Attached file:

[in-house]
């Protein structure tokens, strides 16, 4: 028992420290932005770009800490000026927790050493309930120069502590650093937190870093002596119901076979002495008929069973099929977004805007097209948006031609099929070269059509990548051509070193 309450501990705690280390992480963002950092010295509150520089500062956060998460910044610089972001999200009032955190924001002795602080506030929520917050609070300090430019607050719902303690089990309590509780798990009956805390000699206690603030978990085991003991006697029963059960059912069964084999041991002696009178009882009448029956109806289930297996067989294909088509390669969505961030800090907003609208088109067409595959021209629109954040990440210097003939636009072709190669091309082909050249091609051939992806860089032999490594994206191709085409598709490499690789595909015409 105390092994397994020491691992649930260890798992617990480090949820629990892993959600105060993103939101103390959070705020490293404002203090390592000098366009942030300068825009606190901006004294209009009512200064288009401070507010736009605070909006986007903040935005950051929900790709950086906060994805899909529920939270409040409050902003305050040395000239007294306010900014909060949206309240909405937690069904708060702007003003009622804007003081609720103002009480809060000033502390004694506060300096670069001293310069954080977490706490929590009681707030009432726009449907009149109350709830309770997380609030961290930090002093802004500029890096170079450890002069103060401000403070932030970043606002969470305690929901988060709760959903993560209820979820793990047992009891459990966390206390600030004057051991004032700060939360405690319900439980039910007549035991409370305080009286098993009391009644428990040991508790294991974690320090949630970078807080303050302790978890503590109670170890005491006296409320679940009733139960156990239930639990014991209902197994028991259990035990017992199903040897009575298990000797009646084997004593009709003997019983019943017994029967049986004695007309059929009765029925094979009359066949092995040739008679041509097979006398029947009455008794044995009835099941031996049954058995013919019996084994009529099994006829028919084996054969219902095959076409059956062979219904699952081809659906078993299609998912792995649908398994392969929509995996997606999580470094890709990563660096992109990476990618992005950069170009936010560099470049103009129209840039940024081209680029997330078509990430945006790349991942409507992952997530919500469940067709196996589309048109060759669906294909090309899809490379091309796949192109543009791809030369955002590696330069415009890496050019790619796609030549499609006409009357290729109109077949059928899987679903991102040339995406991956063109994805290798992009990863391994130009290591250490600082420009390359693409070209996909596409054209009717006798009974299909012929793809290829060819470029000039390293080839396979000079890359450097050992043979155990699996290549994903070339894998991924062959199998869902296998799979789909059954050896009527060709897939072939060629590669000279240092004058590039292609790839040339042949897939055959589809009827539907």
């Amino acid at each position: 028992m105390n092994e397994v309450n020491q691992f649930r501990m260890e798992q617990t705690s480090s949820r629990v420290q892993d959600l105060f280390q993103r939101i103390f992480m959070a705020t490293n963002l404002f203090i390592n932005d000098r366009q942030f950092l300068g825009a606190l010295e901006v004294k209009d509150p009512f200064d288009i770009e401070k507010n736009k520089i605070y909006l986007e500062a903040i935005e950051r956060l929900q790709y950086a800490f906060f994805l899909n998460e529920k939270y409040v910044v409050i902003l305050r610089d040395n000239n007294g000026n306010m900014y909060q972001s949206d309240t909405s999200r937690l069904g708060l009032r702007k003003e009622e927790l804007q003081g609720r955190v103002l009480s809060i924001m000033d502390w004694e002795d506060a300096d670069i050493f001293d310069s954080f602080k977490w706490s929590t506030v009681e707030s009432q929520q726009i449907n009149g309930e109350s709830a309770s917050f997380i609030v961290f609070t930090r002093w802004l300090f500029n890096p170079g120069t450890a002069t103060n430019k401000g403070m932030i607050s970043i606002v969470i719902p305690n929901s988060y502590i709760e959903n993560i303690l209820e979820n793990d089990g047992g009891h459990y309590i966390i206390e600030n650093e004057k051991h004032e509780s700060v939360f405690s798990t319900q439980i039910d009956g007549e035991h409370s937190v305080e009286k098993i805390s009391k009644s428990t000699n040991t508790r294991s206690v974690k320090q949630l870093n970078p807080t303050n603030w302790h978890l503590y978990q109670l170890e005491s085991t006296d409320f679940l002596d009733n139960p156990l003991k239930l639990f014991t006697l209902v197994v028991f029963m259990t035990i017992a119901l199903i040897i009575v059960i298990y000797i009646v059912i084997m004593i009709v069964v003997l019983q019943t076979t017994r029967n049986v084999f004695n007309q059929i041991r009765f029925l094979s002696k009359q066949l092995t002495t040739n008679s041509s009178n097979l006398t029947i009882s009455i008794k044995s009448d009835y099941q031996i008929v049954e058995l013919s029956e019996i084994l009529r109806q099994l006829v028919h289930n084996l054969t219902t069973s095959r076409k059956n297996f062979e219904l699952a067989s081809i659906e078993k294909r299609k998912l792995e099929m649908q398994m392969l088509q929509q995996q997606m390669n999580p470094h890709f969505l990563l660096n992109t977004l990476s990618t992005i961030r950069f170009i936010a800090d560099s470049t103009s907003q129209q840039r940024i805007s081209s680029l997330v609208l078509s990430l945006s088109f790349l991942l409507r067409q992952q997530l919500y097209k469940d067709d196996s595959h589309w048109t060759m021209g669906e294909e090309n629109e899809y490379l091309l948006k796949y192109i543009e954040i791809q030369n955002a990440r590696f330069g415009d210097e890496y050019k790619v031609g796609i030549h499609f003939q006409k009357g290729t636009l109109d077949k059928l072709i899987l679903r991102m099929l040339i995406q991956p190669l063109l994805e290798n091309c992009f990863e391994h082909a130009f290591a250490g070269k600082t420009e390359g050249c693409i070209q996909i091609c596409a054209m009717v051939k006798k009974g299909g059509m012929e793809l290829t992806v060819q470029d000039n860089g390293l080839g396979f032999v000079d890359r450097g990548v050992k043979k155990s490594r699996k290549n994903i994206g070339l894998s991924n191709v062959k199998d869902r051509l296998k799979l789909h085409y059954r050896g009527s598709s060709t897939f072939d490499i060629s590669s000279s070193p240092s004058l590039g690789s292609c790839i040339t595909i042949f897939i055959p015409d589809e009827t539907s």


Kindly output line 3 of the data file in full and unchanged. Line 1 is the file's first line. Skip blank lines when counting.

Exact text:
């Amino acid at each position: 028992m105390n092994e397994v309450n020491q691992f649930r501990m260890e798992q617990t705690s480090s949820r629990v420290q892993d959600l105060f280390q993103r939101i103390f992480m959070a705020t490293n963002l404002f203090i390592n932005d000098r366009q942030f950092l300068g825009a606190l010295e901006v004294k209009d509150p009512f200064d288009i770009e401070k507010n736009k520089i605070y909006l986007e500062a903040i935005e950051r956060l929900q790709y950086a800490f906060f994805l899909n998460e529920k939270y409040v910044v409050i902003l305050r610089d040395n000239n007294g000026n306010m900014y909060q972001s949206d309240t909405s999200r937690l069904g708060l009032r702007k003003e009622e927790l804007q003081g609720r955190v103002l009480s809060i924001m000033d502390w004694e002795d506060a300096d670069i050493f001293d310069s954080f602080k977490w706490s929590t506030v009681e707030s009432q929520q726009i449907n009149g309930e109350s709830a309770s917050f997380i609030v961290f609070t930090r002093w802004l300090f500029n890096p170079g120069t450890a002069t103060n430019k401000g403070m932030i607050s970043i606002v969470i719902p305690n929901s988060y502590i709760e959903n993560i303690l209820e979820n793990d089990g047992g009891h459990y309590i966390i206390e600030n650093e004057k051991h004032e509780s700060v939360f405690s798990t319900q439980i039910d009956g007549e035991h409370s937190v305080e009286k098993i805390s009391k009644s428990t000699n040991t508790r294991s206690v974690k320090q949630l870093n970078p807080t303050n603030w302790h978890l503590y978990q109670l170890e005491s085991t006296d409320f679940l002596d009733n139960p156990l003991k239930l639990f014991t006697l209902v197994v028991f029963m259990t035990i017992a119901l199903i040897i009575v059960i298990y000797i009646v059912i084997m004593i009709v069964v003997l019983q019943t076979t017994r029967n049986v084999f004695n007309q059929i041991r009765f029925l094979s002696k009359q066949l092995t002495t040739n008679s041509s009178n097979l006398t029947i009882s009455i008794k044995s009448d009835y099941q031996i008929v049954e058995l013919s029956e019996i084994l009529r109806q099994l006829v028919h289930n084996l054969t219902t069973s095959r076409k059956n297996f062979e219904l699952a067989s081809i659906e078993k294909r299609k998912l792995e099929m649908q398994m392969l088509q929509q995996q997606m390669n999580p470094h890709f969505l990563l660096n992109t977004l990476s990618t992005i961030r950069f170009i936010a800090d560099s470049t103009s907003q129209q840039r940024i805007s081209s680029l997330v609208l078509s990430l945006s088109f790349l991942l409507r067409q992952q997530l919500y097209k469940d067709d196996s595959h589309w048109t060759m021209g669906e294909e090309n629109e899809y490379l091309l948006k796949y192109i543009e954040i791809q030369n955002a990440r590696f330069g415009d210097e890496y050019k790619v031609g796609i030549h499609f003939q006409k009357g290729t636009l109109d077949k059928l072709i899987l679903r991102m099929l040339i995406q991956p190669l063109l994805e290798n091309c992009f990863e391994h082909a130009f290591a250490g070269k600082t420009e390359g050249c693409i070209q996909i091609c596409a054209m009717v051939k006798k009974g299909g059509m012929e793809l290829t992806v060819q470029d000039n860089g390293l080839g396979f032999v000079d890359r450097g990548v050992k043979k155990s490594r699996k290549n994903i994206g070339l894998s991924n191709v062959k199998d869902r051509l296998k799979l789909h085409y059954r050896g009527s598709s060709t897939f072939d490499i060629s590669s000279s070193p240092s004058l590039g690789s292609c790839i040339t595909i042949f897939i055959p015409d589809e009827t539907s």